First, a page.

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  Editor's choice in molecular biology
The finding
Excess free-floating histones are toxic to cells. Yet researchers have observed massive stores of maternally supplied histones, bound to lipid droplets, in Drosophila embryonic cells. To understand the function of these fat-associated histones, Michael Welte of the University of Rochester and his colleagues disrupted the synthesis of new histones in fly embryos and found support for the idea that lipid droplets help the embryo safely store the excess pre-made histones for times of need.

The partner
By purifying the droplets and isolating the associated proteins, Welte’s group identified a new protein, Jabba, which anchors histones to lipid droplets. When they engineered embryos that lacked Jabba, they found that lipid droplets were devoid of histones. Surprisingly, the embryos developed normally, illustrating that new histones made by the embryos were sufficient to keep them alive.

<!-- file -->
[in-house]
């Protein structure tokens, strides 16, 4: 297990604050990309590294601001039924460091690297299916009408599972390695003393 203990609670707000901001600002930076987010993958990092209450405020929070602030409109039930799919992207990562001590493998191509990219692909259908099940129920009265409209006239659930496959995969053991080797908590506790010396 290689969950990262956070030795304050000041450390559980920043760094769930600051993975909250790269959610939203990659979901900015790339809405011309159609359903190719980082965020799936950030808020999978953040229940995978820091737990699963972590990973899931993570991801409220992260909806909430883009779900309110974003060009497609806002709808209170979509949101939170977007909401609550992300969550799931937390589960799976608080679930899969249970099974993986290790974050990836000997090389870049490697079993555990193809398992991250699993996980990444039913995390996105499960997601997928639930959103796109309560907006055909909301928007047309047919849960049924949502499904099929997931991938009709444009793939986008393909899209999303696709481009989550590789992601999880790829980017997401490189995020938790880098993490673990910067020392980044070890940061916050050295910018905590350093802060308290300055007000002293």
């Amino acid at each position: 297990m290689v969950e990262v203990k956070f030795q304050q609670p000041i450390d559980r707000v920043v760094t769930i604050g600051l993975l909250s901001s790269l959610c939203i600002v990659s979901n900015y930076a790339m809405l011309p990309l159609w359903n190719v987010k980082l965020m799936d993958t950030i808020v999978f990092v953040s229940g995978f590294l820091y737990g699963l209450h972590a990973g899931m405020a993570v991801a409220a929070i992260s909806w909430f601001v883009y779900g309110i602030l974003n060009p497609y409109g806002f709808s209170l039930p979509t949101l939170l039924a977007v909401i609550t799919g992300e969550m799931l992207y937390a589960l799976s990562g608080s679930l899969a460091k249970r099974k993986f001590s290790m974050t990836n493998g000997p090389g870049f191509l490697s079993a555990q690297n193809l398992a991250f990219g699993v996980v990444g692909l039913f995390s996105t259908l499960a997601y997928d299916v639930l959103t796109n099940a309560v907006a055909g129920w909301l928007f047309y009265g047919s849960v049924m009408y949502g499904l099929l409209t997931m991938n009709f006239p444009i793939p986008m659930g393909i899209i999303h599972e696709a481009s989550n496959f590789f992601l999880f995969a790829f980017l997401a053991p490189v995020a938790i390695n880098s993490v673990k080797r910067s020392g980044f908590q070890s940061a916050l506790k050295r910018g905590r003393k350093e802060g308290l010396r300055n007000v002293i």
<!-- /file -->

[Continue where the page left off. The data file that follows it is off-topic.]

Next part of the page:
The function
However, when the researchers both prevented histone expression and wiped out the histones on lipid droplets, the embryos died. “We interpret that the histone store on lipid droplets is sort of a backup mechanism,” says Welte. “Usually, the embryo can probably get away with making its own histones, but if you stress [the histone supply] a little bit, then the histones on lipid droplets become crucial.”

The conservation
Akash Gunjan at Florida State University who was not involved in the study says that the rainy-day storage function of lipid droplets makes sense for organisms whose swift development doesn’t allow a lot of time for translation. “It’s a good idea for them to have a ready-made store of histones that they can quickly make use of for the rapid embryonic cell cycles,” he says.
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